(d) calculating a confidence level wherein the confidence level estimates the likelihood that a third communication node capable of communication with the network has not been identified;
(e) comparing the calculated confidence level to a desired confidence level; and
(f) if the desired confidence level is not achieved, repeating (a)-(f).
12. The method of claim 11, further comprising executing a communication algorithm if the desired confidence level is achieved, wherein the communication algorithm comprises:
receiving an allocated set of time slots for transmission of a communication signal;
identifying a time slot of the allocated set of time slots that is no longer needed for transmission of the communication signal; and
tuning to a network synchronization frequency during the identified time slot.
13. The method of claim 12, further comprising:
receiving, during the identified time slot, a synchronization signal transmitted by a fourth communication node, wherein the fourth communication node is not in communication with the second network; and
synchronizing with the fourth communication node using the synchronization signal thereby allowing communication between the fourth communication node and the second network.
14. The method of claim 11, wherein the second communication node is communicating with a third network.
15. The method of claim 14, further comprising selecting a time reference between the second network and the third network.
16. The method of claim 15, further comprising selecting a network from the second network and the third network to switch to the selected time reference.
17. The method of claim 16, further comprising sending a message to the selected network, the message directing the selected network to switch to the selected time reference.
18. The method of claim 16, wherein selecting the network uses a network identifier.
19. The method of claim 18, wherein the network identifier is selected from the group consisting of a radio number, a tail number, and an internet protocol address.
20. A computer-readable medium having computer-readable instructions stored thereon that, upon execution by a processor, cause the processor to allocate communication resources among a network of communication nodes to rapidly identify a new node capable of communication with the network, the instructions comprising:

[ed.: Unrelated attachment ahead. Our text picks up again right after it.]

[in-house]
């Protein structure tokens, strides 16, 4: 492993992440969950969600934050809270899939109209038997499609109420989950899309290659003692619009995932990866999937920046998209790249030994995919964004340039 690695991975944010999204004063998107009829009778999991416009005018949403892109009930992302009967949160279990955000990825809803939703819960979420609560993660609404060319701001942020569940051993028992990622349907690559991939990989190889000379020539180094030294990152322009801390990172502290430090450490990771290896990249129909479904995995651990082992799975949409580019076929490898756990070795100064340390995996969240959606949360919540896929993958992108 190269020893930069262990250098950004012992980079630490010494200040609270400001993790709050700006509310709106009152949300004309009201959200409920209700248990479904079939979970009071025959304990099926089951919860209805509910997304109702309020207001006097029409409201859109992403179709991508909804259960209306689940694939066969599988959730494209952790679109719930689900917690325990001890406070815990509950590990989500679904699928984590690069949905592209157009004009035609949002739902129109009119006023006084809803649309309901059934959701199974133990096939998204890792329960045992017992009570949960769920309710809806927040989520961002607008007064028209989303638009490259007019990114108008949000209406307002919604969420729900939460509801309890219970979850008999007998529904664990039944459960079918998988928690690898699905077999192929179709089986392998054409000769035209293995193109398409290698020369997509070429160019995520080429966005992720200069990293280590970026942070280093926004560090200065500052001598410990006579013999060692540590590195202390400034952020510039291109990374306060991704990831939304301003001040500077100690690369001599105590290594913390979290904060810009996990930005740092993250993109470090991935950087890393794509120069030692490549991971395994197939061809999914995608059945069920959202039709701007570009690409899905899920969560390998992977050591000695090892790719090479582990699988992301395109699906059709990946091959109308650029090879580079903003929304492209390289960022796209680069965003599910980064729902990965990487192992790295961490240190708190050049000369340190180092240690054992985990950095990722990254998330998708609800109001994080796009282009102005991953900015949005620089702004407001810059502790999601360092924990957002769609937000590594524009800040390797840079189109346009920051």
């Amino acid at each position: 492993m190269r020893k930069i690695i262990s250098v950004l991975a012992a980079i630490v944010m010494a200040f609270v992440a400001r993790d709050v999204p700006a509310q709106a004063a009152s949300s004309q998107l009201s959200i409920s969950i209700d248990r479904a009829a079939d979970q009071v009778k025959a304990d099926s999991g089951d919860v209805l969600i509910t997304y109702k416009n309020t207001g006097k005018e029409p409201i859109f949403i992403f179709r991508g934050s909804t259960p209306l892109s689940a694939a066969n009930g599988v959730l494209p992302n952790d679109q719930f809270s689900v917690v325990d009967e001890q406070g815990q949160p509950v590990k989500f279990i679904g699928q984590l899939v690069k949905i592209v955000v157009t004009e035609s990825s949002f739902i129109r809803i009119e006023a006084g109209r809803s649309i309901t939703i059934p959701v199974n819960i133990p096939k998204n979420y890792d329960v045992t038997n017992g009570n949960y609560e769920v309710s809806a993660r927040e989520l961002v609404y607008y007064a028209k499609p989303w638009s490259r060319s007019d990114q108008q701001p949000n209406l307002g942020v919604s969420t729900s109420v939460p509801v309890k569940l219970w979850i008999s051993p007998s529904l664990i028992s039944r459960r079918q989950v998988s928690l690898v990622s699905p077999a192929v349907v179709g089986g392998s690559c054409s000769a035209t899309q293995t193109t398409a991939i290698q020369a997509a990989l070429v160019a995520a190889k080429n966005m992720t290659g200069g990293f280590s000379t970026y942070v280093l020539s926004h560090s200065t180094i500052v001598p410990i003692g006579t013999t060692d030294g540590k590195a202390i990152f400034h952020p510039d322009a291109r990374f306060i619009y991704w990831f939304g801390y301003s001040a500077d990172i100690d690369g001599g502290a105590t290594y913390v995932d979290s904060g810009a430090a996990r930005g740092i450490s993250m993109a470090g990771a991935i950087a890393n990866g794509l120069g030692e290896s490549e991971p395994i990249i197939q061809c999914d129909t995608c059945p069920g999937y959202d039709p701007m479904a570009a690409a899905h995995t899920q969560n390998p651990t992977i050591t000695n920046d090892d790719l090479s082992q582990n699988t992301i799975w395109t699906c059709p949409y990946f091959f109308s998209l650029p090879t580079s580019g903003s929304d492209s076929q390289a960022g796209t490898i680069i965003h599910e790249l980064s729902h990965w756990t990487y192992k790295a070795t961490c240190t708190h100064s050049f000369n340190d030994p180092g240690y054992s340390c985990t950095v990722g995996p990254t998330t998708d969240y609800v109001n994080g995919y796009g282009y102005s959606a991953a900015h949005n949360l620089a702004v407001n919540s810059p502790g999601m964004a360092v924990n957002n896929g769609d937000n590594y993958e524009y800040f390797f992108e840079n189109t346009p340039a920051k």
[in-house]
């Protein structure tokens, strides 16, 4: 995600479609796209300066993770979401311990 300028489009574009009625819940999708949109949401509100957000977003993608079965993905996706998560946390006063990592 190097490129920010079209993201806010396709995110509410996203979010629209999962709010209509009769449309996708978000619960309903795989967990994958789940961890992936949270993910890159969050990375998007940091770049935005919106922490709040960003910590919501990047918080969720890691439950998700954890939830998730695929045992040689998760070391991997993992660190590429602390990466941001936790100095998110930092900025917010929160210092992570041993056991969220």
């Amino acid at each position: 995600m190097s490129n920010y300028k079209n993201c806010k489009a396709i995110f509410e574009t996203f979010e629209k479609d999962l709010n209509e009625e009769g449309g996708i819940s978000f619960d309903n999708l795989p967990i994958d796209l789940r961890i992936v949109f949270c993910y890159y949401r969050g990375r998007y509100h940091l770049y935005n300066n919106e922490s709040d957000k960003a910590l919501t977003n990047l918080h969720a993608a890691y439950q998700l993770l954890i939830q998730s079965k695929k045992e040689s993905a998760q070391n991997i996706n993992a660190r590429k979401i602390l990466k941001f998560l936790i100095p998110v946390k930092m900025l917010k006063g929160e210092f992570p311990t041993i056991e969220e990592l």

(a) executing a first search algorithm using a time division multiple access (TDMA) protocol, the TDMA protocol allocating a plurality of time slots, the search algorithm allocating one or more time slot of the plurality of time slots to communicate control information with a first communication node and allocating remaining time slots of the plurality of time slots to identify a second communication node;
(b) identifying the second communication node;
(c) synchronizing with the second communication node to form a network including the first communication node and the identified second communication node;
(d) calculating a confidence level wherein the confidence level estimates the likelihood that a third communication node capable of communication with the network has not been identified;
(e) comparing the calculated confidence level to a desired confidence level; and
(f) if the desired confidence level is not achieved, repeating (a)-(f).
Description
FIELD OF THE INVENTION

The subject of the disclosure relates generally to ad hoc network formation. More specifically, the disclosure relates to a method for improved net formation and merging of ad hoc networks that lack a common time reference.

BACKGROUND

The radio spectrum is a finite resource expected to accommodate ever increasing numbers of communication nodes whether in a commercial environment or in a military environment. Tactical military and commercial applications require self-organizing, wireless networks that can operate in dynamic environments and provide peer-to-peer communications. For multiplexed communication systems, the communication system typically consists of many communication nodes that require active service over a single communication channel. As a result, a variety of multiple access schemes have been devised that allow multiple users to share the same communication channel. For example, communication systems have been developed to provide communication between many communication nodes for brief intervals of time using the same communication channel. Such a multiple access scheme is known as Time Division Multiple Access (TDMA) protocol. A communication system that employs TDMA is referred to herein as a TDMA system or a TDMA network.

A TDMA communication system can be used in conjunction with other types of multiple access systems including frequency division multiple access and code division multiple access systems. For example, frequency hopping using a frequency synthesizer to “hop” the signal from one frequency to the next can be used in a TDMA communication system to improve performance characteristics including providing a low probability of intercept and reducing the effects of co-channel interference, multi-path, and fading. The communication nodes are synchronized to follow a frequency hopping code thereby ensuring that the communication nodes are on the same frequency at the same time. The hopping pattern may be assigned to each node in its identification code. As a result, it is difficult for a communication node that does not know the frequency hopping code to synchronize with the other communication nodes.